Obama, HRC, Romney And Many More Offer Their Thoughts On SCOTUS' Health Care Ruling: VIDEO
Anyone who's anyone has something to say about the Supreme Court's decision to uphold the Affordable Care Act's individual mandate, so AFTER THE JUMP I've rounded up a few of the meatier remarks.
The narrative is pretty predictable. The more liberal and progressive gay groups have celebrated the ruling. "The Affordable Care Act addresses a number of the barriers LGBT people face in obtaining health insurance, from financial barriers to obtaining affordable coverage to discrimination by insurance carriers and healthcare providers," Human Rights Campaign said, before noting that there's more work to be done to help LGBT communities. The National Gay & Lesbian Task Force took that argument one step further, saying the "fair and humane" law still does not do enough for many people, particularly people of color, and that we need further lobbying. "This advocacy includes urging the Department of Health and Human Services to use its authority to make inroads in areas such as data collection and research on LGBT health disparities. We celebrate today, but also pledge to keep pressing forward."
Like many of these groups, Lambda Legal brought up the issue of HIV/AIDS, saying in their statement, "The Affordable Care Act will finally allow people living with HIV to access medical advancements made years ago but that have so far remained out of reach of many." More conservative gay groups, of course, are not so keen on this news. "The Supreme Court has ignored the Constitution and given the federal government unfettered and unchecked power," said Meghan McCain enemy GOProud, while Log Cabin Republican executive director Christian Berle offered this comment: "The individual mandate forced through Congress was an unprecedented expansion of federal power in blatant disregard of the will of the American people. Log Cabin looks forward to working with our Republican allies in Congress to repeal and replace Obamacare."
President Obama naturally is over the moon that his signature piece of legislation was given judicial approval. "Whatever the politics, today’s decision was a victory for people all over this country whose lives will be more secure because of this law and the Supreme Court’s decision to uphold it," he said in a speech today. "These provisions provide common-sense protections for middle class families, and they enjoy broad popular support. And thanks to today’s decision, all of these benefits and protections will continue for Americans who already have health insurance."
Rival Mitt Romney, given an opportunity to further set himself apart from President Obama, even though Romney while Massachusetts' governor endorsed similar legislation, railed against the ruling. "Our mission is clear: If we want to get rid of Obamacare, we're going to have to replace President Obama. My mission is to make sure we do exactly that."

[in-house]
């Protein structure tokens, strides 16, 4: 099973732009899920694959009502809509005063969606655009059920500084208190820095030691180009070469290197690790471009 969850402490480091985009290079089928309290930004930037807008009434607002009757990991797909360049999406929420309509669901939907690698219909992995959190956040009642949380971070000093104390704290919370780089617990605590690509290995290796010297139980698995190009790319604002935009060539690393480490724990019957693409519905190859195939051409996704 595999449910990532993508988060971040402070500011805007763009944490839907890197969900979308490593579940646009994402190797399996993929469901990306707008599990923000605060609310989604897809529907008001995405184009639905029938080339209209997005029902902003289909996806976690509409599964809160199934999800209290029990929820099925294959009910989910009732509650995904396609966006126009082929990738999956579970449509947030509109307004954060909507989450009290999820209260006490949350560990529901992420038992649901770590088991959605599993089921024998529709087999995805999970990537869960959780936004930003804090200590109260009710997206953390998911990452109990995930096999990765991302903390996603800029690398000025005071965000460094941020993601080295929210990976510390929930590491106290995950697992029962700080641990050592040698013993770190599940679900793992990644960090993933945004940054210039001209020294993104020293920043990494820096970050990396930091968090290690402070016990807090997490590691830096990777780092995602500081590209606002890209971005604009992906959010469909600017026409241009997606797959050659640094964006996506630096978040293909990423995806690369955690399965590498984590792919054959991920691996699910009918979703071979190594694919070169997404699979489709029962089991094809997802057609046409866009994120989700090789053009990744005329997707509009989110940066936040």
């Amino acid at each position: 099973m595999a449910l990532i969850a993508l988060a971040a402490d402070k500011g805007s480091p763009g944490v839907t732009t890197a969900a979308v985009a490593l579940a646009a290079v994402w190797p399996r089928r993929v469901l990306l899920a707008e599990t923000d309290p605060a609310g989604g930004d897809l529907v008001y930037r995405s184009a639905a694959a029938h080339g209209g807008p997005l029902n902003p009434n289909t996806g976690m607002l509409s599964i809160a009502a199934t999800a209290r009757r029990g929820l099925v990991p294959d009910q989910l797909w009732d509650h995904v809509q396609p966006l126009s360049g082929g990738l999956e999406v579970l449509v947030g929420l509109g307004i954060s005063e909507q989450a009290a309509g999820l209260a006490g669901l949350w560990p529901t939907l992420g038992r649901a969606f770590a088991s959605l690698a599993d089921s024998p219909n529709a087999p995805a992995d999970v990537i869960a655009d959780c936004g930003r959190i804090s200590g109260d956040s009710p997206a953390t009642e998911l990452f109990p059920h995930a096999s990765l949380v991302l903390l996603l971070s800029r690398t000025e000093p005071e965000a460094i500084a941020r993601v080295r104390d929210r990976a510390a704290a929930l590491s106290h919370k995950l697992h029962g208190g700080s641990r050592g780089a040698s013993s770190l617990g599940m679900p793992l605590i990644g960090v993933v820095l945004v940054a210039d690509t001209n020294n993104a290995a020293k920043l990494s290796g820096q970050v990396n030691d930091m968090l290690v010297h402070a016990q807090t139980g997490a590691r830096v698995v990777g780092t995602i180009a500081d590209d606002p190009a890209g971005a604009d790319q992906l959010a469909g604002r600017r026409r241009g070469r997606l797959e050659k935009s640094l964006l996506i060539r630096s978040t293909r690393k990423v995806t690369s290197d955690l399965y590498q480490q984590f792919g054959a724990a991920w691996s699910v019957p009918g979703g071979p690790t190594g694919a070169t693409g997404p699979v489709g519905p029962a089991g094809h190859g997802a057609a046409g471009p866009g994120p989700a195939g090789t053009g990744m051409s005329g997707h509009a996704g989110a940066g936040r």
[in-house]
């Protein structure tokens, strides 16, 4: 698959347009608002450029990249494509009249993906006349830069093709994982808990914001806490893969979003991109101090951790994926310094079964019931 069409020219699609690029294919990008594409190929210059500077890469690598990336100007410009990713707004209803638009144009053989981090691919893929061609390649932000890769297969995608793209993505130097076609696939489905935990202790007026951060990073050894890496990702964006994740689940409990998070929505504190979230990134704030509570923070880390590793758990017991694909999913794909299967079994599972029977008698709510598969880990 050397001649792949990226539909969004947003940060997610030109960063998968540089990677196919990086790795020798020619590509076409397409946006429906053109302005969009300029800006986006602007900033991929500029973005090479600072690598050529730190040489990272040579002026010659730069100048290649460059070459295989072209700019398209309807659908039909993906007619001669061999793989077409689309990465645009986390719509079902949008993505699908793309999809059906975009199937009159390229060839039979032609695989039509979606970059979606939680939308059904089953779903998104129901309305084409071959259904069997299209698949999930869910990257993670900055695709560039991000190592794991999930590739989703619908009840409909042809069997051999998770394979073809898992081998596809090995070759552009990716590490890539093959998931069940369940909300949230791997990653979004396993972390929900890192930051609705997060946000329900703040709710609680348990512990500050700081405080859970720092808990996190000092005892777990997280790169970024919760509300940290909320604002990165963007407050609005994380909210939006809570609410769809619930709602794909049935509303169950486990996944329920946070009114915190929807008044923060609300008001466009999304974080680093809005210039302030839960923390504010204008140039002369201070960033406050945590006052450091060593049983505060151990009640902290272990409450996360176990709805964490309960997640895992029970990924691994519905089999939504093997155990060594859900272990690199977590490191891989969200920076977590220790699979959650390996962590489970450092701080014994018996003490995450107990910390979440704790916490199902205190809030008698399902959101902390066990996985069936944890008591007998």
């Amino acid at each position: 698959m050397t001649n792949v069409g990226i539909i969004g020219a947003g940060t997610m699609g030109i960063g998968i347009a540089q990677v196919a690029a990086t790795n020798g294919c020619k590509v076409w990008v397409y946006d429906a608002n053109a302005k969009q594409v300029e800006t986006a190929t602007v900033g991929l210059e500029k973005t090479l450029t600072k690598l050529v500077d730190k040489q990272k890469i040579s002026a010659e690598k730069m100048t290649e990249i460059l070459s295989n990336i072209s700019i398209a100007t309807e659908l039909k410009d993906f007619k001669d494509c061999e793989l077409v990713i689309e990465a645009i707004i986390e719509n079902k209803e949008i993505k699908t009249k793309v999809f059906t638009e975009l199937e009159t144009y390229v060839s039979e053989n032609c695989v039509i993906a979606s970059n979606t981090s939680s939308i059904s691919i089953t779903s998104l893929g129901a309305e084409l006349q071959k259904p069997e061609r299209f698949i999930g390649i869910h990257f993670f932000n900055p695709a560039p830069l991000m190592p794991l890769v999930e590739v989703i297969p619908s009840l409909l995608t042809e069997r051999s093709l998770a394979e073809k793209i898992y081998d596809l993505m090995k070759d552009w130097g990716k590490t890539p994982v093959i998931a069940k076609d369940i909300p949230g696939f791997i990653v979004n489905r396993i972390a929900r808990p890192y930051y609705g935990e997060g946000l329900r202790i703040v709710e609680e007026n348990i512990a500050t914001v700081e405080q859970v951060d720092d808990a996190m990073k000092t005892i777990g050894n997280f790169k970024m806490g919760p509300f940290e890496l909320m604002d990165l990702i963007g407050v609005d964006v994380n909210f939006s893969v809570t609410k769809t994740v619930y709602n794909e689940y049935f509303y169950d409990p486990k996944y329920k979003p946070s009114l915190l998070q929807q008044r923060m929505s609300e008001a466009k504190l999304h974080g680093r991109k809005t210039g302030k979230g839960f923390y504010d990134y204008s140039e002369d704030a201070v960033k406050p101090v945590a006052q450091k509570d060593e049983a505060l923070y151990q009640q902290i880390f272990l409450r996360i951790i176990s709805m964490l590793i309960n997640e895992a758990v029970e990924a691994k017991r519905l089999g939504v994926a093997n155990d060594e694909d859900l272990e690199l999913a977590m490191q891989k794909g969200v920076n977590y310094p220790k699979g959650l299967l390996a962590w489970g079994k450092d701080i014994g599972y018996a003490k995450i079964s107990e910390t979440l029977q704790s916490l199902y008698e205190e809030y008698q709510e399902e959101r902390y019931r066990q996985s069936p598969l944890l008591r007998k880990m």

Read these remarks in full, plus others, AFTER THE JUMP.
Moments ago the U.S. Supreme Court issued its decision in a series of legal challenges to the Patient Protection and Affordable Care Act, upholding the historic law passed in the last Congress to reform our nation’s healthcare system. As part of that reform, the Act created or paved the way for important new protections for and investments in the health of lesbian, gay, bisexual and transgender (LGBT) people – among them nondiscrimination in accessing healthcare in the individual market, collection of critical LGBT health data, and an end to barriers to care for people with pre-existing conditions like HIV/AIDS. Human Rights Campaign President Chad Griffin issued the following statement:
“The Supreme Court’s decision means millions of Americans – including many lesbian, gay, bisexual and transgender people and their families – will be better served by our nation’s healthcare system. The Affordable Care Act addresses a number of the barriers LGBT people face in obtaining health insurance, from financial barriers to obtaining affordable coverage to discrimination by insurance carriers and healthcare providers. While there is a great deal more that must be done to ensure that the health needs of all LGBT people are fully met throughout the healthcare system, today’s decision is an important victory in the fight for healthcare equality.”
This ruling is a victory for millions of people — including LGBT people and our families — who don't have access to adequate, affordable health care. Health care reform is about revamping a severely broken system to help everyone get a fair shake when it comes to keeping themselves and their families healthy and out of harm's way. It is about making sure everyone has access to affordable health care when faced with injury and illness. It is based on the premise that no one get hung out to dry — to literally die in some cases — because they were denied affordable health care in one of the richest countries in the world.